is sort of like Gamera meets the Island of Misfit Toys. It is also a Christmas
movie, because why wouldn’t it be? Pet turtles go kaiju in Love & Peace (trailer here), the glam-rock fable only Sion Sono could
tell, which screens during the 2015 San Diego Asian Film Festival.
Suzuki once harbored punk rock dreams, but now he is a bullied salaryman with a
balky intestinal track, laboring for a decidedly unhip music publisher. For
some reason, his severely outsiderish co-worker Yuko Terashima might kind of
like him, but Suzuki is incapable of acting on his massive crush. The only
bright spot in his life is Pikadon, the baby turtle he co-dependently dotes on.
However, when Suzuki’s nasty coworkers shame him into giving Pikadon the flush,
it nearly crushes his spirit.
Pikadon goes, swooshing through the sewers to a subterranean shelter for
cast-off pets and toys. There he enjoys the protection of a kindly tinkerer,
who fixes them up and gives them the power of speech through his magic pills.
However, the old man (gee, who does he sound like?), accidently gives him the
wrong Matrix pill. Instead of the
power of speech, Pikadon is now able to grant his former owner’s wishes, but
each time he grows in proportion to the significance of the wish fulfilled.
From there, things gets strange—and big.
L&P is sort of the
Christmas movie David Bowie never made with Sid and Marty Krofft. It is a
strangely earnest and innocent film, yet Sono still manages to make redemption
slightly creepy. Be that as it may, if you like turtles, this is the film for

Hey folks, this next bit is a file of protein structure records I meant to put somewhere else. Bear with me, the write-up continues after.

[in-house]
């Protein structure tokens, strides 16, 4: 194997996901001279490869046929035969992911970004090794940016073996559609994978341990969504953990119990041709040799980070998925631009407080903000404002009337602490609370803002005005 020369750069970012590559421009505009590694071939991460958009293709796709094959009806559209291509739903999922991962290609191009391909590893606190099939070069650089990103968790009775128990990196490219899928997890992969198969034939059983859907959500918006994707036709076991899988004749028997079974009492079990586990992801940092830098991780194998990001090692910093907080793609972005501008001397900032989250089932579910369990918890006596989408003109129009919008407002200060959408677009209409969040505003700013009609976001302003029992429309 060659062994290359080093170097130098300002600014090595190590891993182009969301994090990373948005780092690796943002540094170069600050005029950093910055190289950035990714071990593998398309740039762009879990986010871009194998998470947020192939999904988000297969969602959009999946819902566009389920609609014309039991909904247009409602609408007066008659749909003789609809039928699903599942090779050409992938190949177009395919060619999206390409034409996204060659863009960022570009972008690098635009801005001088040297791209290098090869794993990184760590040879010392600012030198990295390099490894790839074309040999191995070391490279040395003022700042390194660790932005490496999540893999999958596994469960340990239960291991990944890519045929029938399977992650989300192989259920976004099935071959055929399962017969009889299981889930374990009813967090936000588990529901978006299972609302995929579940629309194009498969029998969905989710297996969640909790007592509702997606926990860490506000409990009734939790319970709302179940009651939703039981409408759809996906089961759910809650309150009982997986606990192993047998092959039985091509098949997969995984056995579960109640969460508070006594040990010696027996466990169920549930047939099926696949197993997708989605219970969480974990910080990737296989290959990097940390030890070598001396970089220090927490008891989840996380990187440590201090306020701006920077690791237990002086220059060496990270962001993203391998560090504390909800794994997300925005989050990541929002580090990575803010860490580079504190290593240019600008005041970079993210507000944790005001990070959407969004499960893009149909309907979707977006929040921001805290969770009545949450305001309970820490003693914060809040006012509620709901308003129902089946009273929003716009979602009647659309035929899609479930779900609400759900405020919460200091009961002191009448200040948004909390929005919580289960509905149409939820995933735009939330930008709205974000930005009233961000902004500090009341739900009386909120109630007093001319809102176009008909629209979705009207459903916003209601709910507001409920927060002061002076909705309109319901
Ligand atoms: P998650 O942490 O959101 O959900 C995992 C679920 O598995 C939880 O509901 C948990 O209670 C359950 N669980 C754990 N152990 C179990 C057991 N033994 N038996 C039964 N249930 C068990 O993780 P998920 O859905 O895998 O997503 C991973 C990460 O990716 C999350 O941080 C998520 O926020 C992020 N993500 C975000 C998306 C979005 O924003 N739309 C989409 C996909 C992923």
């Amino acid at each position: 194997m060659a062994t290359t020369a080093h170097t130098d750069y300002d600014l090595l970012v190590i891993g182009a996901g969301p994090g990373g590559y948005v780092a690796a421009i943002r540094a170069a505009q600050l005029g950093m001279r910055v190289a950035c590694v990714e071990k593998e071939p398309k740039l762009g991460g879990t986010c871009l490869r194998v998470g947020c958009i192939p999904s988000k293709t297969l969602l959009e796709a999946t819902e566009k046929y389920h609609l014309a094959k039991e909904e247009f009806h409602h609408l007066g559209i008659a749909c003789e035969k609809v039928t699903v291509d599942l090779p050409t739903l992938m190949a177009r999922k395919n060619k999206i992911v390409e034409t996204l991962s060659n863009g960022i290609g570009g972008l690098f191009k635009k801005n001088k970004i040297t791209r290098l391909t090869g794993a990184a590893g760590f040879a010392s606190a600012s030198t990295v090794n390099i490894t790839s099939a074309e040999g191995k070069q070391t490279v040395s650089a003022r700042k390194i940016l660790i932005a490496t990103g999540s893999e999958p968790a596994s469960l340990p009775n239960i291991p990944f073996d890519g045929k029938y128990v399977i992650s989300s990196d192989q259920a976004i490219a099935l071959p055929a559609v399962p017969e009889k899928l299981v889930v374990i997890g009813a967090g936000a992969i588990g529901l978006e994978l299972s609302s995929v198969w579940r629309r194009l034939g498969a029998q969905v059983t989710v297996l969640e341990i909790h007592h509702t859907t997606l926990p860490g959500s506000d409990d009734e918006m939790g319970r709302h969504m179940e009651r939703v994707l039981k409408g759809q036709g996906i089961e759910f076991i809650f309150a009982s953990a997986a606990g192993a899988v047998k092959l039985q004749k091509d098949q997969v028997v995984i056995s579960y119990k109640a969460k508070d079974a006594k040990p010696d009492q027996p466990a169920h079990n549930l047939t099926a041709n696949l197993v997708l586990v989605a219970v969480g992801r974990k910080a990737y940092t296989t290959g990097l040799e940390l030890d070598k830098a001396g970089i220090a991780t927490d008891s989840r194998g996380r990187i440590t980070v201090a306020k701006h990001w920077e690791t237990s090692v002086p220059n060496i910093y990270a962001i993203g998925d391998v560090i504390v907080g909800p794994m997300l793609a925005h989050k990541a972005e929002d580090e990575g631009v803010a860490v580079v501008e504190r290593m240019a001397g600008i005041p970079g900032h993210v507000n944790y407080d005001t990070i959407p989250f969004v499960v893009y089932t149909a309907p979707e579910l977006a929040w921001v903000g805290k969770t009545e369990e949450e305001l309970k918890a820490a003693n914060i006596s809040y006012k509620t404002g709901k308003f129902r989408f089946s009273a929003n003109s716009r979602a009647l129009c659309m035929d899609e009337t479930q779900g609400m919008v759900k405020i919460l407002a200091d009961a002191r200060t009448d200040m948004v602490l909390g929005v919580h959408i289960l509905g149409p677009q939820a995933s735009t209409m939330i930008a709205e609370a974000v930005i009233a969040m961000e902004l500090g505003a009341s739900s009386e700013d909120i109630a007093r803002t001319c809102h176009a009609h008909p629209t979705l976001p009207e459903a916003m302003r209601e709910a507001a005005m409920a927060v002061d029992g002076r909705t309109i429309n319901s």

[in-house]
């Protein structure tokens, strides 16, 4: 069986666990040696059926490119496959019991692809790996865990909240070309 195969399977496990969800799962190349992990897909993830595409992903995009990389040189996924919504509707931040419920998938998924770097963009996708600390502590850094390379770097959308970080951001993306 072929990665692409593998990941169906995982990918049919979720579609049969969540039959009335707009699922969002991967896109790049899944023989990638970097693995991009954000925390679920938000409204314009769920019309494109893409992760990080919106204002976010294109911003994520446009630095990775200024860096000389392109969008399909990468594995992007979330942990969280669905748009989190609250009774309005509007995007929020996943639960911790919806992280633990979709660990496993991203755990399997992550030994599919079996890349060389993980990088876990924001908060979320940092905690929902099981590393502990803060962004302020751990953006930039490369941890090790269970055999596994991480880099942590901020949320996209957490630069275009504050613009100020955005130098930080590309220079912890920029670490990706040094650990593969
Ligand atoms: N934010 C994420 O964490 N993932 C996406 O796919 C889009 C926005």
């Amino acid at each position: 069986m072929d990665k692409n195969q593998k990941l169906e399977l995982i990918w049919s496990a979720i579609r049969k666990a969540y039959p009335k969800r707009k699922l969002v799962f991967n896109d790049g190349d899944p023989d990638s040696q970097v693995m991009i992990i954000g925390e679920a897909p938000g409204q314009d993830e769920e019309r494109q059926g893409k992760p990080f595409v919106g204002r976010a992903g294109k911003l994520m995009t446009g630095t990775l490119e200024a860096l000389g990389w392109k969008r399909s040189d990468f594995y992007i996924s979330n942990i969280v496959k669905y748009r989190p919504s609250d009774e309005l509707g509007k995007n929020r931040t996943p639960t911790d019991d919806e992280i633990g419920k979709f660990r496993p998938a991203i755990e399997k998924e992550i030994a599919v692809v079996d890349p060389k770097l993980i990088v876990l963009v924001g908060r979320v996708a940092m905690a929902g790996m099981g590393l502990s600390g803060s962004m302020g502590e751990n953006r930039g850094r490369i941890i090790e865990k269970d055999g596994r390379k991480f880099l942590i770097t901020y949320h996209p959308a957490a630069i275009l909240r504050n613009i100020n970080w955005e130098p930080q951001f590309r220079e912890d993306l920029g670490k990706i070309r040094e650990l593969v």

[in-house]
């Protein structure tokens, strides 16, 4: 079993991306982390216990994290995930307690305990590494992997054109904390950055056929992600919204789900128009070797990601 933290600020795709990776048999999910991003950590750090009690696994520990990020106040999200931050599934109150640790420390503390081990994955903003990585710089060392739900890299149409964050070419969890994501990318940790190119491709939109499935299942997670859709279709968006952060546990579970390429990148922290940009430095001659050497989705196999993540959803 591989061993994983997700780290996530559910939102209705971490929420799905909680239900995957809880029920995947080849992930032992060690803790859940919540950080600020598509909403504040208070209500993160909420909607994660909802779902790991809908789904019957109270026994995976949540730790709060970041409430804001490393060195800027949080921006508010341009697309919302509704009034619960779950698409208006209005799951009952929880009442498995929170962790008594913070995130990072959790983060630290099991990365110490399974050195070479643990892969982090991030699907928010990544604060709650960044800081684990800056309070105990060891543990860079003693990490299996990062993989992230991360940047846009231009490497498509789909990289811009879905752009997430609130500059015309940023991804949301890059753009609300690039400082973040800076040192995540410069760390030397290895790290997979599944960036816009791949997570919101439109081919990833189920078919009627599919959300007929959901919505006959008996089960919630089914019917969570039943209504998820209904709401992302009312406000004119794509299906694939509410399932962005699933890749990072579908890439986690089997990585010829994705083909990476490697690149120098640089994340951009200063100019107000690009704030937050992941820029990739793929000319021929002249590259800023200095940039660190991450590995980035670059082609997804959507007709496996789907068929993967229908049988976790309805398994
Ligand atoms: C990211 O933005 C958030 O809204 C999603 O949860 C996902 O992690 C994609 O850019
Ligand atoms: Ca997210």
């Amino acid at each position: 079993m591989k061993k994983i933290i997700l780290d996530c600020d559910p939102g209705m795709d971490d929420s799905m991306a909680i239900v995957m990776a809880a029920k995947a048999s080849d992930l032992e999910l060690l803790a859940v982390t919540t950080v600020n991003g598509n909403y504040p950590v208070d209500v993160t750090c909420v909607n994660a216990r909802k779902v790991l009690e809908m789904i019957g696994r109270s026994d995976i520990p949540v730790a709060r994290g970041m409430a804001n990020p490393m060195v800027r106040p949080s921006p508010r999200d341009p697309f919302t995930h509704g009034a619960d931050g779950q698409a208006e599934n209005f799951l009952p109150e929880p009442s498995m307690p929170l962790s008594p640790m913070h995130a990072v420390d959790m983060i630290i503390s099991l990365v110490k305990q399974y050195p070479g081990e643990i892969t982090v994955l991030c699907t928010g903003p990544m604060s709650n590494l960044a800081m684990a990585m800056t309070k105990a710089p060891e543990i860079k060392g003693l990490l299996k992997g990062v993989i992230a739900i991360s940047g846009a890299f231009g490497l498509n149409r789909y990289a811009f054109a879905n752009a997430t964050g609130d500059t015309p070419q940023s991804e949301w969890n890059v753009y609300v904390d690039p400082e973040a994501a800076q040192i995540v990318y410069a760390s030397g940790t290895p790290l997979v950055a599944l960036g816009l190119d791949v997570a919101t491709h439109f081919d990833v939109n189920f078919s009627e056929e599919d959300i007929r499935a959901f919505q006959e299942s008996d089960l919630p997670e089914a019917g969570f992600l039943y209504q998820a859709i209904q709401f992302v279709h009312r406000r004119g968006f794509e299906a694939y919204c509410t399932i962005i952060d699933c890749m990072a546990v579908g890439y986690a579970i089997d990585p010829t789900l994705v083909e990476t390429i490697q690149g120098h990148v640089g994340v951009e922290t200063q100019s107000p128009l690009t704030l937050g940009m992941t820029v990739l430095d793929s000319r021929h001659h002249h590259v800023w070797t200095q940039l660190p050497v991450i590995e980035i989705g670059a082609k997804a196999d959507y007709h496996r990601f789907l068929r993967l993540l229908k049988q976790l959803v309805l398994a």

fact, the old school practical Pikadon effects are wonderfully charming and
nostalgic. Kumiko Asȏ is also impressively subtle and down to earth as
Terashima, sort of like a post-punk version of Marcie in Peanuts. Toshiyuki Nishida similarly balances kindliness and
anti-social weirdness quite adeptly as the old man. However, there is
over-the-top and there is Hiroki Hasegawa’s Suzuki, or “Wild Ryo,” as he comes
to be known, who is equally annoying during his put-upon doormat days as he is
as an egotistical sell-out rocker.
Regardless, you come to a Sion Sono film for
some spectacle and he delivers accordingly. Although they are radically
different films, L&P is much like
Tokyo Tribe in that both are dazzlingly
accomplished feats of art direction. Mise-en-scéne doesn’t get much more insane
than his recent films. He certainly isn’t repeating himself either. Sono even
proves he is quite the songwriter, penning tunes that are equally catchy
performed as grungy protest anthems or cheesy power ballads. For Sono’s fans it
is his latest must-see film, while for general cult film enthusiasts, it could
become a Christmas tradition, along with Santa Stinks and Black Christmas. Recommended
for kaiju connoisseurs as well, Love
& Peace screens this coming Monday (11/11) and Wednesday (11/11), as
part of this year’s SDAFF.
Labels: Japanese Cinema, Kaiju movies, SDAFF '15, Sion Sono